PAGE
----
The time and money a patient spends chasing a “cure” or pursuing a “natural remedy” rather than following their real doctor’s advice can make it more difficult for the real doctor to treat what ails them, or even figure out what is wrong in the first place.

Created by author

The draw of homeopathy

A 2013 study done in Germany came to a very interesting conclusion about what drew people to homeopathic medicine, despite having access to universal public health care.

Resoundingly, the primary reason people preferred seeing their homeopathic practitioner over their family doctor was the amount of time spent with them, and feeling genuinely cared about.

“…it proved to be very important that during the initial contact ‘genuine interest’ on the part of the homeopathic medical practitioner was experienced in terms of the individual patient and [their] symptoms.”

My fellow Canadians will relate, I’m sure. We are very fortunate to have publicly funded healthcare, but this frequently leads to long wait times, over-worked staff, and over-booked doctors. Many patients constantly feel rushed through medical appointments.

For example, in this study, the average length of the initial consult with the homeopathic practitioner was 2 hours. In Canada, the average appointment time is 10 minutes in length, and in the U.S., the average appointment is about 15 minutes long.

As someone with chronic health issues, 10 minutes actually seems long to me. I don’t think my doctor spends more than 5 minutes with me during my visits, and that is not a criticism of my doctor, I think he’s quite good given the working conditions.

My doctor works from about 7:30am-5:30pm, at least five days per week, as well as rotating shifts at the walk-in clinic on evenings or weekends.

We had a brief conversation about this after he returned from a very short parental leave and he was clearly exhausted from having a newborn at home and working at least 50 hours per week. I’ve also had the same doctor for 15 years, so I know a little bit about how his clinic operates.

My GP sees patients from about 8:30am-4:30pm Mondays through Thursdays, 8am-1pm on Fridays, and does a surgical rotation Friday afternoons. If we pretend he gets an actual lunch break, that would mean his 50+ hour work week allows him less than 35 hours for patient contact.

I live in Manitoba, where family doctors see an average of 105 patients per week. That means at least 3 patients per hour, plus charting and other paperwork, writing, renewing, and sending in prescriptions and insurance claims, plus all the other doctor stuff they have to do in a day.

I’m tired just thinking about it

When homeopathic practitioners can set their own hours and rates, limit how many people they see, and give their clients their undivided attention for a set period of time, it stands to reason that patients would feel better listened to and less rushed.

In Canada, the average cost of a visit with a homeopathic practitioner is $250-$400 per hour. I don’t make that much in an entire day of work. When I go to see my GP, it costs me nothing upfront, the visit is covered by my taxes.

The perception of better care does not equal the reality of better care. Feeling cared about is not the same thing as being properly cared for. I’m not saying it isn’t valuable, it absolutely is. Many people feel rushed, dismissed, and not listened to by their primary care physician.

Having someone truly listen to all of your concerns in detail, take the time to listen to all of your symptoms and answer your health-related questions, would certainly feel validating.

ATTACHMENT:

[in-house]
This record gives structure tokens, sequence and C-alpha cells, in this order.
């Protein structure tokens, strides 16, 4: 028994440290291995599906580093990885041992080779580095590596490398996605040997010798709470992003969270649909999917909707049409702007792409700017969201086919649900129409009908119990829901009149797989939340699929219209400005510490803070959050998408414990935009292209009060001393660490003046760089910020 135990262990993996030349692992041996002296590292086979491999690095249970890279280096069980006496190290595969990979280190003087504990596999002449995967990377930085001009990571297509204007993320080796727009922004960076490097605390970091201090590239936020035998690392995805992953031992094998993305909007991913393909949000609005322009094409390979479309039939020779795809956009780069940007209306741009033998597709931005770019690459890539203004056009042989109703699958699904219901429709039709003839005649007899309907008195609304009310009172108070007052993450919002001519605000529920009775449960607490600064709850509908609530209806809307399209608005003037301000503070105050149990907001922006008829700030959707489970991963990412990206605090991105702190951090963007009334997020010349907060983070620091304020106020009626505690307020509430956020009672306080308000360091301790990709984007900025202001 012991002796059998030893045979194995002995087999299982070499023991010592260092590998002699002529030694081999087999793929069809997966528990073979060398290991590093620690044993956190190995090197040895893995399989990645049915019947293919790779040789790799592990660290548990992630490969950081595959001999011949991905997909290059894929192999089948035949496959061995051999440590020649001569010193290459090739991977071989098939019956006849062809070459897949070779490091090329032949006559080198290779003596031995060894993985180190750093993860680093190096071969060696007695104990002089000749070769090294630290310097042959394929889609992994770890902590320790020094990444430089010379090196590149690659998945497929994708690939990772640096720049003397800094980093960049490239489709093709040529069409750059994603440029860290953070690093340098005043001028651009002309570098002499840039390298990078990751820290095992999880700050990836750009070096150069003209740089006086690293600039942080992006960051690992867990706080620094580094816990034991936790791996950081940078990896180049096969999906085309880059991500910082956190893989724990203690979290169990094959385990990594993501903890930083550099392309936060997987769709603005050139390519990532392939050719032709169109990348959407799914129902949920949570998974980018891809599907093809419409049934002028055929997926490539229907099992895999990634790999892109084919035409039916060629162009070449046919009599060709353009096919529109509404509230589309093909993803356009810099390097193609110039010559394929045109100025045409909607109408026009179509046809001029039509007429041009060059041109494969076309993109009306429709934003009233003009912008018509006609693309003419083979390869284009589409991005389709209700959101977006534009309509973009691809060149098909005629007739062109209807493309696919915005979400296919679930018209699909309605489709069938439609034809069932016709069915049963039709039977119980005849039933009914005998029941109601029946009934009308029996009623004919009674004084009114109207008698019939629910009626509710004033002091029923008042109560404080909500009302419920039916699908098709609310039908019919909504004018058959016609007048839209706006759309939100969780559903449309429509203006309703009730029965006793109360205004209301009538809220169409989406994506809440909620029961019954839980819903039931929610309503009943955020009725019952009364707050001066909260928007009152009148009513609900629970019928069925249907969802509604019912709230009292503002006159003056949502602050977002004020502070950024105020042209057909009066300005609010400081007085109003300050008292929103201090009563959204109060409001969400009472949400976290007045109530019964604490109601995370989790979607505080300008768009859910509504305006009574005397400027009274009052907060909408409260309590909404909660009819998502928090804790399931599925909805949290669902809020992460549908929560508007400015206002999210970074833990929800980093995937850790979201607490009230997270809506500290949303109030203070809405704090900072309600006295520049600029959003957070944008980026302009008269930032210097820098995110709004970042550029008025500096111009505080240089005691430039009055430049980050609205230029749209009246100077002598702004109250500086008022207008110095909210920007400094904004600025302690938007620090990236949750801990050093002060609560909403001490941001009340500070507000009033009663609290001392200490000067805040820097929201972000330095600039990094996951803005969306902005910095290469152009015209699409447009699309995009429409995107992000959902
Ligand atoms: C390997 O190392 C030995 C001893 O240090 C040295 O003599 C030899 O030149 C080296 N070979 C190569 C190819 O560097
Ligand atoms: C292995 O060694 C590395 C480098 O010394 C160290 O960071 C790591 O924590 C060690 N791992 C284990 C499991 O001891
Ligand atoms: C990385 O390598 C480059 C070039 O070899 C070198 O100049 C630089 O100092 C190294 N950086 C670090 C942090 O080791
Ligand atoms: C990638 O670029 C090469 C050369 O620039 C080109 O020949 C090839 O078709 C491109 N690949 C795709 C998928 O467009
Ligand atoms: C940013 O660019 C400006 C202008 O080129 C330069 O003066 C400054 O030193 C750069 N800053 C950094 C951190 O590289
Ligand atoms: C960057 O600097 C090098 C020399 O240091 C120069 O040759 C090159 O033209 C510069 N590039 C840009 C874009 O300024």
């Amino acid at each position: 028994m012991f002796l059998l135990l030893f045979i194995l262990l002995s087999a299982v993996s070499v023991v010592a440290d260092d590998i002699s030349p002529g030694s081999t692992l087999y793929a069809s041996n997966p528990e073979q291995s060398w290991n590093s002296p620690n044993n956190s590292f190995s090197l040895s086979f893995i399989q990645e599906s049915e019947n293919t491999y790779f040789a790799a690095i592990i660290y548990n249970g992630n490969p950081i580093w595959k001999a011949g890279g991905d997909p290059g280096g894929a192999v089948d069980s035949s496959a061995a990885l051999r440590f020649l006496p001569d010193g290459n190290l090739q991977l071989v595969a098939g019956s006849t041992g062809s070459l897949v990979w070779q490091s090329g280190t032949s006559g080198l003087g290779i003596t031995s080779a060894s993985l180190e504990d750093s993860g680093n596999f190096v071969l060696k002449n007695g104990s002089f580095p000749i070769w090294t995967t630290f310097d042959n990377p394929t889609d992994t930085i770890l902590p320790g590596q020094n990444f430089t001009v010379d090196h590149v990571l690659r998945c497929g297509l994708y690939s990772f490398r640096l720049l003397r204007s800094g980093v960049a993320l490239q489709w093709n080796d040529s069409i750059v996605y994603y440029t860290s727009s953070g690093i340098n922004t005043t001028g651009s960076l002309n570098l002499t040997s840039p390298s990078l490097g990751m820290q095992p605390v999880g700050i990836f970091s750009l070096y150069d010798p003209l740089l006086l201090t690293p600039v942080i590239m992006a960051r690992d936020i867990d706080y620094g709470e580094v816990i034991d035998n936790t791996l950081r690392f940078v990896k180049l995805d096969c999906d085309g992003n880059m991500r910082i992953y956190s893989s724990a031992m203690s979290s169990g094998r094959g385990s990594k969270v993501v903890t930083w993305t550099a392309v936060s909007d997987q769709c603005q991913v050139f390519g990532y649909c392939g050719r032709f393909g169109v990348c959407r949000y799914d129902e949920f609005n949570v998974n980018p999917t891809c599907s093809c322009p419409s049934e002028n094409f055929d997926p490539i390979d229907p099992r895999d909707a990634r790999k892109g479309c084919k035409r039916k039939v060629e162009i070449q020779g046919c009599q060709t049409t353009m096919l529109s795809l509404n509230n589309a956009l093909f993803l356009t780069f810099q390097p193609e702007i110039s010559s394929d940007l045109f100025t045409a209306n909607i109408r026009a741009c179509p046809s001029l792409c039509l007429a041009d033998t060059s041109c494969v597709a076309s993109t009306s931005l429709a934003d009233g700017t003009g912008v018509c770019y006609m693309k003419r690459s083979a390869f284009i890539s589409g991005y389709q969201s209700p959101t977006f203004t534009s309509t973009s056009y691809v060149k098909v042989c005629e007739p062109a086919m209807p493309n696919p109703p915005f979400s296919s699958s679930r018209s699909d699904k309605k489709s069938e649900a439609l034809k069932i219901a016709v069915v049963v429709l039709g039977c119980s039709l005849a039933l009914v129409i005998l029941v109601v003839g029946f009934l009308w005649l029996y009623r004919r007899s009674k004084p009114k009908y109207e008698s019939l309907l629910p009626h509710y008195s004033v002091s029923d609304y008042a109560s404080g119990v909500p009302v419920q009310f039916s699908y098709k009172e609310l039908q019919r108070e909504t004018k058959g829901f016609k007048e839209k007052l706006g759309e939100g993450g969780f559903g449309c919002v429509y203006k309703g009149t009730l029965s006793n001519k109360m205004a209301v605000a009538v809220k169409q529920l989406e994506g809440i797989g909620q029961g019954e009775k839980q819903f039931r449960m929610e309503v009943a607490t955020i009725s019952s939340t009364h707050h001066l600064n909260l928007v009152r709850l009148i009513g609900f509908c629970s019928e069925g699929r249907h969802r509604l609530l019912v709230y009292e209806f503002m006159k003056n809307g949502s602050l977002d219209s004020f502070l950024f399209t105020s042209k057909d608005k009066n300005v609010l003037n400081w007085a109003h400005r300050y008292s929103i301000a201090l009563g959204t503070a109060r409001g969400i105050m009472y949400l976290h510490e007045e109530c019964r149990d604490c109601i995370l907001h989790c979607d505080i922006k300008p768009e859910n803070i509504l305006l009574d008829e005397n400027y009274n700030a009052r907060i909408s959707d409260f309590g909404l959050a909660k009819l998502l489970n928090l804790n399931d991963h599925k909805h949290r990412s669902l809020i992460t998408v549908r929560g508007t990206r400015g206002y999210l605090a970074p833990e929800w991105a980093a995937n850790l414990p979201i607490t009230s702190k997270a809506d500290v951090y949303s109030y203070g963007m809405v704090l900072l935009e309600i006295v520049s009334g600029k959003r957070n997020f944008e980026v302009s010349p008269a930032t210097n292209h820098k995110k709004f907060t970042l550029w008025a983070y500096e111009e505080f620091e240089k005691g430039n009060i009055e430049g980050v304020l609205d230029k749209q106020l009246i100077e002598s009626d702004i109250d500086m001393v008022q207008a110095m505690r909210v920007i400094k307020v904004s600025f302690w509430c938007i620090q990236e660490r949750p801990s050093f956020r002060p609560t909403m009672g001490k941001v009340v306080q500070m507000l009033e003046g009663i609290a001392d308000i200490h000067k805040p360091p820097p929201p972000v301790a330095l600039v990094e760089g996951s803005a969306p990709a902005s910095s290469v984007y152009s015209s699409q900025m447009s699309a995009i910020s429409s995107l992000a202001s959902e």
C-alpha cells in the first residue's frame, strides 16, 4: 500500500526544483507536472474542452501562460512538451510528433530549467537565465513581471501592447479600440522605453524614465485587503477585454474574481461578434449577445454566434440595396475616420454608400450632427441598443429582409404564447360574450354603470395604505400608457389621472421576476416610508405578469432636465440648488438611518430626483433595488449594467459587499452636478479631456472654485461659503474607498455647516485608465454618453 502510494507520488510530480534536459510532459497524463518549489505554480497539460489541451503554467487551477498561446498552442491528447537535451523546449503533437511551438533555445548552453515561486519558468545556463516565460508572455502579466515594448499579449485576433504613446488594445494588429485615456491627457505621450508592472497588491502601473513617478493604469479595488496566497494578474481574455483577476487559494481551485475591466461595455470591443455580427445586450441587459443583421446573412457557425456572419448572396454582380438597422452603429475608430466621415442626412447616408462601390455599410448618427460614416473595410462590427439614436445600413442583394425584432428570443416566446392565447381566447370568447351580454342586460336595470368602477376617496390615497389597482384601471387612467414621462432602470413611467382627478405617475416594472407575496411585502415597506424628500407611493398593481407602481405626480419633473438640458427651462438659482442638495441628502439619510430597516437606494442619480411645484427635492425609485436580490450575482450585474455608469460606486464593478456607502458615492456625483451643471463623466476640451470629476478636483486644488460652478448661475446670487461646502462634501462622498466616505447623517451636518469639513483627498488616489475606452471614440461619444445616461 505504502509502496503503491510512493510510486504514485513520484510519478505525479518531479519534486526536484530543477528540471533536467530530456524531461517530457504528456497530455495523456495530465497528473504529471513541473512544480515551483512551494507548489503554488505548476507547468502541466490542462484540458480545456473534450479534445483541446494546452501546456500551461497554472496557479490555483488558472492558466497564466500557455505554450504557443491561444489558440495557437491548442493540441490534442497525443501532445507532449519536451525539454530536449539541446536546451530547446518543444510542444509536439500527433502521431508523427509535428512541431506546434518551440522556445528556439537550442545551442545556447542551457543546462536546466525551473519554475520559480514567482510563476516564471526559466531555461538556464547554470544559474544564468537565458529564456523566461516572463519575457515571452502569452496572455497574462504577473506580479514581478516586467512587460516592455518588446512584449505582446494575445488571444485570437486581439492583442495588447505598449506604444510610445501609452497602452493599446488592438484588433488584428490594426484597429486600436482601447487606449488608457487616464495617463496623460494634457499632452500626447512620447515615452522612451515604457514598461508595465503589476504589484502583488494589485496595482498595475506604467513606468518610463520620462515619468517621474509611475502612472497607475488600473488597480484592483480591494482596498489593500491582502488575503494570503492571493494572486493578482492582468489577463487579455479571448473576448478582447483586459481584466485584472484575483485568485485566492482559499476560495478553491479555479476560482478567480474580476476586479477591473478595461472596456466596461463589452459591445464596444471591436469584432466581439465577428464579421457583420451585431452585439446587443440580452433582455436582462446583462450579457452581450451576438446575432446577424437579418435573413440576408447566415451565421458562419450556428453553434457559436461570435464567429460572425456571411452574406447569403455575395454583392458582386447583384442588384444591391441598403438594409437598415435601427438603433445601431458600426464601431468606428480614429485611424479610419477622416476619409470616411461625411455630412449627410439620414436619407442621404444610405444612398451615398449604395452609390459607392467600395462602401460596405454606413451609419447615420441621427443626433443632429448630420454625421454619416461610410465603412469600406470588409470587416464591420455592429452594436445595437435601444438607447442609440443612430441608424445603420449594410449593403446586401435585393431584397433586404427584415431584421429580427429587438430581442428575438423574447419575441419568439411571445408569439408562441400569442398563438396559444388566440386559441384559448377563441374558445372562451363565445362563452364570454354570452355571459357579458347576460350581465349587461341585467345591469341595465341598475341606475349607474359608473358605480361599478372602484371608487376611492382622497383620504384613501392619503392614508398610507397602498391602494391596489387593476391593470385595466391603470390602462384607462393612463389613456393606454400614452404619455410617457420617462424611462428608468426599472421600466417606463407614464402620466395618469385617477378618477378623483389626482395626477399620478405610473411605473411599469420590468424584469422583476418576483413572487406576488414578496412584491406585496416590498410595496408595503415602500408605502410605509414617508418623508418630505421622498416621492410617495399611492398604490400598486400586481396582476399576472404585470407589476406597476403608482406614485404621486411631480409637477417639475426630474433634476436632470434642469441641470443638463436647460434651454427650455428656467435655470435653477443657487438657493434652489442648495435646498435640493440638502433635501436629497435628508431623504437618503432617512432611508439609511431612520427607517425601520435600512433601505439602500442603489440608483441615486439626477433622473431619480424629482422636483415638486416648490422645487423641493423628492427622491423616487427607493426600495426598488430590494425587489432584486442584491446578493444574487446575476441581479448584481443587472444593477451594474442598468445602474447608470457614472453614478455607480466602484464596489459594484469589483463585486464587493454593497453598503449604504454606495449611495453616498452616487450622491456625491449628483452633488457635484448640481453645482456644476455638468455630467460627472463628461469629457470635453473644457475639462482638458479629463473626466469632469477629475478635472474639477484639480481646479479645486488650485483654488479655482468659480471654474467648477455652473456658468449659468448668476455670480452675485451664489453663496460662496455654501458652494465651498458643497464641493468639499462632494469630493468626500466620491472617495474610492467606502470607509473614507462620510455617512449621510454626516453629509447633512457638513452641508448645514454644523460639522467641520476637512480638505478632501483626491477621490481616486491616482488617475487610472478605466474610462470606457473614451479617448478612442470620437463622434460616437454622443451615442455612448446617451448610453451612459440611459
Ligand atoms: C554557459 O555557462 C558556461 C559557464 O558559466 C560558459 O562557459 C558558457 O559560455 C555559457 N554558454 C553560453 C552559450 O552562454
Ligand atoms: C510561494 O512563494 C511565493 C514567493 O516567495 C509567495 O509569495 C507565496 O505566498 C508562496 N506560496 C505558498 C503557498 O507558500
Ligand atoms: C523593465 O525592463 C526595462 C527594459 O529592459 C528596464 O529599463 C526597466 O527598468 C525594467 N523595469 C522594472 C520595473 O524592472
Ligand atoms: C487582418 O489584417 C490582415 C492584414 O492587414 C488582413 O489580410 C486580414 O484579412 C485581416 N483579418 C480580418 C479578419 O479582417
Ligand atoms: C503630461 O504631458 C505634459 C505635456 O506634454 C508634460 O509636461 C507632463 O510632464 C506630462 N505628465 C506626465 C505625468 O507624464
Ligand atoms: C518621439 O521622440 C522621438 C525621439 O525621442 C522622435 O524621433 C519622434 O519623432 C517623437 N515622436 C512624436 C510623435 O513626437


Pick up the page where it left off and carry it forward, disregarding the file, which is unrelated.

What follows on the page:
That said, all homeopathic practitioners, or their qualifications, are not created equal. There are actual doctors who then go on to become homeopathic practitioners, so they have the same medical training as a family doctor.

There are also homeopathic diploma programs and science degrees. There are online introductory courses that give the participant a certificate at the end. The average consumer may not know the immense difference between these various programs and what level of expertise the training would (or would not) provide.

Parting thoughts

I can fully appreciate and understand why people are dissatisfied with, and mistrustful of, our current medical system. There is pervasive bias: systemic racism, classism, sexism, and more to contend with.

There is the rampant pathologizing of everything. The tendency to treat surface symptoms and send us on our way, rather than being thorough and finding underlying causes of illness. The unspoken (or sometimes spoken) “hurry up and shut up” attitude.

Our healthcare system has a lot of flaws, but the answer is not turning to the latest “all natural” fads as surefire panaceas.

© Jillian Enright, ADHD 2e MB

When you join medium, as a member you’ll have access to unlimited reads for only $5 per month. If you use my referral link, I’ll earn a small commission.

Created by author


Dugdale, D. C., Epstein, R., & Pantilat, S. Z. (1999). Time and the patient-physician relationship. Journal of general internal medicine14(Suppl 1), S34–S40. https://doi.org/10.1046/j.1525-1497.1999.00263.x

Schmacke, N. (2013). What is it about homeopathy that patients value? And what can family medicine learn from this? Quality in Primary Care. https://primarycare.imedpub.com/what-is-it-about-homeopathy-that-patients-value-and-what-can-family-medicine-learn-from-this.php?aid=81

Tai-Seale, M., McGuire, T. G., & Zhang, W. (2007). Time allocation in primary care office visits. Health services research42(5), 1871–1894. https://doi.org/10.1111/j.1475-6773.2006.00689.x

Published by Neurodiversity MB

Jillian has Child and Youth Work diploma as well as a BA in Psychology. Jillian worked on the front lines of Social Services agencies from 2003 - 2012. Jillian has taken numerous continuing education courses and has attended various workshops focused on supporting neurodiverse children, in particular children with ADHD.

Leave a Reply

%d bloggers like this: